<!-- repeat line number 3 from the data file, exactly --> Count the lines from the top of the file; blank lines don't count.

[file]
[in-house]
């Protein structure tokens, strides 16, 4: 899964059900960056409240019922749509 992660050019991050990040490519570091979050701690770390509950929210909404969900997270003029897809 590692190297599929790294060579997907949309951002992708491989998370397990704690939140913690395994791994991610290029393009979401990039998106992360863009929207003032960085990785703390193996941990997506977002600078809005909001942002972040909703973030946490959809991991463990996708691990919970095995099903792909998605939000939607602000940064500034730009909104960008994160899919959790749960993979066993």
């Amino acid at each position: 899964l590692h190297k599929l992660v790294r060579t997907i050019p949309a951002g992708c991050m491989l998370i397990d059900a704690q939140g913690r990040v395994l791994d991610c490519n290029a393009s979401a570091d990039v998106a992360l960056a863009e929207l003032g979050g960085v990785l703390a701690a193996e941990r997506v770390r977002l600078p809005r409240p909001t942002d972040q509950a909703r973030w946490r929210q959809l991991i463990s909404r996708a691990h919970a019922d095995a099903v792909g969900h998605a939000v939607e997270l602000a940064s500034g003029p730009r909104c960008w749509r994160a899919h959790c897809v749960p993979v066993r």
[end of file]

């Amino acid at each position: 899964l590692h190297k599929l992660v790294r060579t997907i050019p949309a951002g992708c991050m491989l998370i397990d059900a704690q939140g913690r990040v395994l791994d991610c490519n290029a393009s979401a570091d990039v998106a992360l960056a863009e929207l003032g979050g960085v990785l703390a701690a193996e941990r997506v770390r977002l600078p809005r409240p909001t942002d972040q509950a909703r973030w946490r929210q959809l991991i463990s909404r996708a691990h919970a019922d095995a099903v792909g969900h998605a939000v939607e997270l602000a940064s500034g003029p730009r909104c960008w749509r994160a899919h959790c897809v749960p993979v066993r």